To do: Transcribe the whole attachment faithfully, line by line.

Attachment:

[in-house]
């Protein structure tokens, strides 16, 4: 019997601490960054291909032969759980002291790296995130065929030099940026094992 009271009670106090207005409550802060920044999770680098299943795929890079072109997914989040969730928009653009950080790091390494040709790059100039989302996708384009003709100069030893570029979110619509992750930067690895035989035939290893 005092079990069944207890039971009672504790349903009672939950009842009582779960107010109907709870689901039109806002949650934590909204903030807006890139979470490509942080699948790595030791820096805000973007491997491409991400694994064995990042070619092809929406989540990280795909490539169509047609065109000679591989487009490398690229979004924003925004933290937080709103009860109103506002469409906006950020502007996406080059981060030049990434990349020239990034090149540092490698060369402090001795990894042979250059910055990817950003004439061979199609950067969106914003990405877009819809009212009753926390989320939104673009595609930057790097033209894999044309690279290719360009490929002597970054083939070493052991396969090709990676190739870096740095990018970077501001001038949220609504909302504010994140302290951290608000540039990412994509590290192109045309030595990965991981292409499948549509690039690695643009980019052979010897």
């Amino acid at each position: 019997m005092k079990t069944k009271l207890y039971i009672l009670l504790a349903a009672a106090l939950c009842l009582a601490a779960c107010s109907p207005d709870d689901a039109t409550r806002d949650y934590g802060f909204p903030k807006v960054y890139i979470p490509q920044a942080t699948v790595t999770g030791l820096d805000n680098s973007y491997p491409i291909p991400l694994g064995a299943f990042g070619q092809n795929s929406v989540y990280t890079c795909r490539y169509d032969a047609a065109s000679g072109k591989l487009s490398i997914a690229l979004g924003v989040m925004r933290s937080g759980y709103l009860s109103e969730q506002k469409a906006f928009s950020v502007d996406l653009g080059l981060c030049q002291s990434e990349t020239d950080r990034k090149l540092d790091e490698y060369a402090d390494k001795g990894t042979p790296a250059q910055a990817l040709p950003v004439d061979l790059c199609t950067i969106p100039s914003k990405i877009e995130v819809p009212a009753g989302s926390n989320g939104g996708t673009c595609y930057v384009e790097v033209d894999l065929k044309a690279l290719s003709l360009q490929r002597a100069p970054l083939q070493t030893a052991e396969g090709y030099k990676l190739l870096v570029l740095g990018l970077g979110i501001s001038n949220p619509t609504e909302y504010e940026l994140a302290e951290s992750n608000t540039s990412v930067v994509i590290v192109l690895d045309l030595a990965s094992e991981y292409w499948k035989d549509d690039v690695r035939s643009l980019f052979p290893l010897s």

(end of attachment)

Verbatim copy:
[in-house]
């Protein structure tokens, strides 16, 4: 019997601490960054291909032969759980002291790296995130065929030099940026094992 009271009670106090207005409550802060920044999770680098299943795929890079072109997914989040969730928009653009950080790091390494040709790059100039989302996708384009003709100069030893570029979110619509992750930067690895035989035939290893 005092079990069944207890039971009672504790349903009672939950009842009582779960107010109907709870689901039109806002949650934590909204903030807006890139979470490509942080699948790595030791820096805000973007491997491409991400694994064995990042070619092809929406989540990280795909490539169509047609065109000679591989487009490398690229979004924003925004933290937080709103009860109103506002469409906006950020502007996406080059981060030049990434990349020239990034090149540092490698060369402090001795990894042979250059910055990817950003004439061979199609950067969106914003990405877009819809009212009753926390989320939104673009595609930057790097033209894999044309690279290719360009490929002597970054083939070493052991396969090709990676190739870096740095990018970077501001001038949220609504909302504010994140302290951290608000540039990412994509590290192109045309030595990965991981292409499948549509690039690695643009980019052979010897």
């Amino acid at each position: 019997m005092k079990t069944k009271l207890y039971i009672l009670l504790a349903a009672a106090l939950c009842l009582a601490a779960c107010s109907p207005d709870d689901a039109t409550r806002d949650y934590g802060f909204p903030k807006v960054y890139i979470p490509q920044a942080t699948v790595t999770g030791l820096d805000n680098s973007y491997p491409i291909p991400l694994g064995a299943f990042g070619q092809n795929s929406v989540y990280t890079c795909r490539y169509d032969a047609a065109s000679g072109k591989l487009s490398i997914a690229l979004g924003v989040m925004r933290s937080g759980y709103l009860s109103e969730q506002k469409a906006f928009s950020v502007d996406l653009g080059l981060c030049q002291s990434e990349t020239d950080r990034k090149l540092d790091e490698y060369a402090d390494k001795g990894t042979p790296a250059q910055a990817l040709p950003v004439d061979l790059c199609t950067i969106p100039s914003k990405i877009e995130v819809p009212a009753g989302s926390n989320g939104g996708t673009c595609y930057v384009e790097v033209d894999l065929k044309a690279l290719s003709l360009q490929r002597a100069p970054l083939q070493t030893a052991e396969g090709y030099k990676l190739l870096v570029l740095g990018l970077g979110i501001s001038n949220p619509t609504e909302y504010e940026l994140a302290e951290s992750n608000t540039s990412v930067v994509i590290v192109l690895d045309l030595a990965s094992e991981y292409w499948k035989d549509d690039v690695r035939s643009l980019f052979p290893l010897s």